And that's it. Even folks who dread confrontations ought to be able to handle that. You only need to be assertive for a matter of seconds.

"Additionally, a lot of people would ask for a 10-point reduction," Dakake says. "A lot of people aren't going to get that, but I think it's important to shoot high."

Persistence really pays
Strong, who teaches a class for people with credit problems, encourages all of his students to call their credit card issuers and ask for lower rates. Many do just that. How many are successful?

"I would say three out of four easy," Strong says.

He encourages folks who are denied rate reductions to try again another day. You may reach a more cooperative customer service rep. You may be sent to an agent who specializes in keeping customers who are threatening to leave.

Be persistent and make it clear that you'll close your account if your interest rate is not lowered.

"Persistence pays in these matters," Strong says. "If the rep won't do it for you, ask for a supervisor."

Keep your request simple.

"I personally like the line, 'What can you do to help me out?' " Strong says. "Another classic negotiating line is 'Can you do any better?' "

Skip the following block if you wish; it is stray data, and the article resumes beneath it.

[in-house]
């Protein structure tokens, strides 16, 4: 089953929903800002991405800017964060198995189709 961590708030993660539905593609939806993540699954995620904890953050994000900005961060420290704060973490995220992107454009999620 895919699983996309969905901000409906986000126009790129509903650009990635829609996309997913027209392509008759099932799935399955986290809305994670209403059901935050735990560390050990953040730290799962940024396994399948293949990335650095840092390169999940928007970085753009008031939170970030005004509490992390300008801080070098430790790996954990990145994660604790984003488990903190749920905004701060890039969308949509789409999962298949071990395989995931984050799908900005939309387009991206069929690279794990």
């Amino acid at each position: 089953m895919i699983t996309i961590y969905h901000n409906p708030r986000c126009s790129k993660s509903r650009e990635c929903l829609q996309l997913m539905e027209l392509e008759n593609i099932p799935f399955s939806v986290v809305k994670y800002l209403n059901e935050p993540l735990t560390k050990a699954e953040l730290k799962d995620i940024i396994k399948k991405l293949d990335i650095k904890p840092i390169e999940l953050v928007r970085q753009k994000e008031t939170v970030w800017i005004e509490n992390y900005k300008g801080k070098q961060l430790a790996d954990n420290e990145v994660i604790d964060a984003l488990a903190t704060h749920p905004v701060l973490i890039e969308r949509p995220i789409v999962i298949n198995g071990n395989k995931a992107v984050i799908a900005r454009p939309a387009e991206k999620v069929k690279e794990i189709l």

If your card company won't budge, it's time to start looking for a better deal. The credit card page can help you search for card deals from issuers from around the country. This worksheet shows you how to transfer a balance to a lower rate card without a hitch.

"You have to be prepared to move your account if they don't do anything for you," Strong says. "Some of these places are really hard line."

Not everyone who asks is going to get a lower interest rate. But long-time customers may have a better chance than newer customers.

The consumers in the PIRG survey who saw their rates reduced had been with their card companies an average of four years. They were also using only 27 percent of their credit lines.

Newer customers with higher balances may have a tougher time getting their interest rates knocked down. But it's still worth a shot.

"It's well worth a five-minute phone call," Dakake says. "Why would you want to pay even $10 more to your credit card company if you don't have to?"

How to Negotiate a Better Credit Card Deal


By eHow Contributing Writer

That plastic card in your wallet isn't the only thing flexible about your credit--your card's interest rate and annual fee are, too. Credit card offers range all across the board. That's great news for you as a consumer, because with a little effort you can get a better deal.

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  • 1. Step 1

Find out which cards have lower rates than your current card. Call your credit card company and indicate that you are thinking of canceling your account and going with another card with a much lower rate. Ask for a rate that matches the other card.